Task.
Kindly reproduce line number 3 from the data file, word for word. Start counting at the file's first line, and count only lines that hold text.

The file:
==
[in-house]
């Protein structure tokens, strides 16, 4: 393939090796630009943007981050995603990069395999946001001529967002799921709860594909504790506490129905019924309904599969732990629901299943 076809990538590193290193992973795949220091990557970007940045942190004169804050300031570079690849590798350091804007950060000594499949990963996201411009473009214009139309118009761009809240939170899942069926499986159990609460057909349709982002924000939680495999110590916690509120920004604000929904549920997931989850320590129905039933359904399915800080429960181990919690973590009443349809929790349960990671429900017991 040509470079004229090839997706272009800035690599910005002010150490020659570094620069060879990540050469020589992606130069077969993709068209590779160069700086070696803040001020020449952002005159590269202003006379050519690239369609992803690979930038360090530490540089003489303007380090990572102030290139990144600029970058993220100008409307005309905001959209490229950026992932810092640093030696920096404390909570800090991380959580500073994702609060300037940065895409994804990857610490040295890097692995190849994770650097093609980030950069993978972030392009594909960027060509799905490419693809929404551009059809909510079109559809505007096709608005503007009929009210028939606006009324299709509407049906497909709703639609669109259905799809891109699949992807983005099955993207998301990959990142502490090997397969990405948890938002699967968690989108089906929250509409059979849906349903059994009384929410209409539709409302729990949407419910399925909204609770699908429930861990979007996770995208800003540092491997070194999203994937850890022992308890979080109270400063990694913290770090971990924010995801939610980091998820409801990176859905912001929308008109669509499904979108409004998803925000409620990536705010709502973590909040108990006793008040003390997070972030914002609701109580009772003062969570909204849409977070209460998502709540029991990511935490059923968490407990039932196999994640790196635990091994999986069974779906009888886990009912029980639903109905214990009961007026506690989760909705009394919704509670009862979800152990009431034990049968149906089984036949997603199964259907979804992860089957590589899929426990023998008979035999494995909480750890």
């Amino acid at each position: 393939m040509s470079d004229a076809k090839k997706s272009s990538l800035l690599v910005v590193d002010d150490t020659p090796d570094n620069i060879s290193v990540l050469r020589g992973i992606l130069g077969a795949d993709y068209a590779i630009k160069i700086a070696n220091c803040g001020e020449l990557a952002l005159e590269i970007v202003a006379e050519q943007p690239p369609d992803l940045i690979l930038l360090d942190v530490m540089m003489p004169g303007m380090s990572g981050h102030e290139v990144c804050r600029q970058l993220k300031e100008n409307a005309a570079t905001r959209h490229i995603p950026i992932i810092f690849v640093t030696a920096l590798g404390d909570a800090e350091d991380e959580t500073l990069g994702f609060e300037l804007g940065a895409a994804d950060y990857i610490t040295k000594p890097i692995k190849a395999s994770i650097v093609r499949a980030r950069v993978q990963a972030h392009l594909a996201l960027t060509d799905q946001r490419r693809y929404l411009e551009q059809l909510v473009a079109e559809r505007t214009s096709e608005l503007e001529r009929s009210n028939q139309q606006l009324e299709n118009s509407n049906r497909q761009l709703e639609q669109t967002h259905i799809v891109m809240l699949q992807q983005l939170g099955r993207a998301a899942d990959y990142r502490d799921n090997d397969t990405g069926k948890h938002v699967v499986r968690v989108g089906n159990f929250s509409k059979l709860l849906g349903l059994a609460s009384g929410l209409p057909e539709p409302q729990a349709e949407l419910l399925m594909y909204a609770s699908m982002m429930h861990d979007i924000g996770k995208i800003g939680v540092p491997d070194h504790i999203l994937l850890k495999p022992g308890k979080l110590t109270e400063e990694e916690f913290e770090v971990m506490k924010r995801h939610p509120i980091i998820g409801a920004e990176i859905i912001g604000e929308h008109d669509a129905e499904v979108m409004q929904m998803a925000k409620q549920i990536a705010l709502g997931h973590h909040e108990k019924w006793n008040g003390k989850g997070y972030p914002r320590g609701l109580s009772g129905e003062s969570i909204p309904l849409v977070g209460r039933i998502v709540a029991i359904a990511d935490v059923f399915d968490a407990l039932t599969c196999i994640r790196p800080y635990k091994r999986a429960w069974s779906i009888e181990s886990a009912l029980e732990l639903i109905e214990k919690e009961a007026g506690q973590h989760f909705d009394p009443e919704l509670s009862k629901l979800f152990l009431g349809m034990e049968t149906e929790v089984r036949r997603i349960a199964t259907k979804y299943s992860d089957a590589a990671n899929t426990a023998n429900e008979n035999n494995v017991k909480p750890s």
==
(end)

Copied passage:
């Amino acid at each position: 393939m040509s470079d004229a076809k090839k997706s272009s990538l800035l690599v910005v590193d002010d150490t020659p090796d570094n620069i060879s290193v990540l050469r020589g992973i992606l130069g077969a795949d993709y068209a590779i630009k160069i700086a070696n220091c803040g001020e020449l990557a952002l005159e590269i970007v202003a006379e050519q943007p690239p369609d992803l940045i690979l930038l360090d942190v530490m540089m003489p004169g303007m380090s990572g981050h102030e290139v990144c804050r600029q970058l993220k300031e100008n409307a005309a570079t905001r959209h490229i995603p950026i992932i810092f690849v640093t030696a920096l590798g404390d909570a800090e350091d991380e959580t500073l990069g994702f609060e300037l804007g940065a895409a994804d950060y990857i610490t040295k000594p890097i692995k190849a395999s994770i650097v093609r499949a980030r950069v993978q990963a972030h392009l594909a996201l960027t060509d799905q946001r490419r693809y929404l411009e551009q059809l909510v473009a079109e559809r505007t214009s096709e608005l503007e001529r009929s009210n028939q139309q606006l009324e299709n118009s509407n049906r497909q761009l709703e639609q669109t967002h259905i799809v891109m809240l699949q992807q983005l939170g099955r993207a998301a899942d990959y990142r502490d799921n090997d397969t990405g069926k948890h938002v699967v499986r968690v989108g089906n159990f929250s509409k059979l709860l849906g349903l059994a609460s009384g929410l209409p057909e539709p409302q729990a349709e949407l419910l399925m594909y909204a609770s699908m982002m429930h861990d979007i924000g996770k995208i800003g939680v540092p491997d070194h504790i999203l994937l850890k495999p022992g308890k979080l110590t109270e400063e990694e916690f913290e770090v971990m506490k924010r995801h939610p509120i980091i998820g409801a920004e990176i859905i912001g604000e929308h008109d669509a129905e499904v979108m409004q929904m998803a925000k409620q549920i990536a705010l709502g997931h973590h909040e108990k019924w006793n008040g003390k989850g997070y972030p914002r320590g609701l109580s009772g129905e003062s969570i909204p309904l849409v977070g209460r039933i998502v709540a029991i359904a990511d935490v059923f399915d968490a407990l039932t599969c196999i994640r790196p800080y635990k091994r999986a429960w069974s779906i009888e181990s886990a009912l029980e732990l639903i109905e214990k919690e009961a007026g506690q973590h989760f909705d009394p009443e919704l509670s009862k629901l979800f152990l009431g349809m034990e049968t149906e929790v089984r036949r997603i349960a199964t259907k979804y299943s992860d089957a590589a990671n899929t426990a023998n429900e008979n035999n494995v017991k909480p750890s």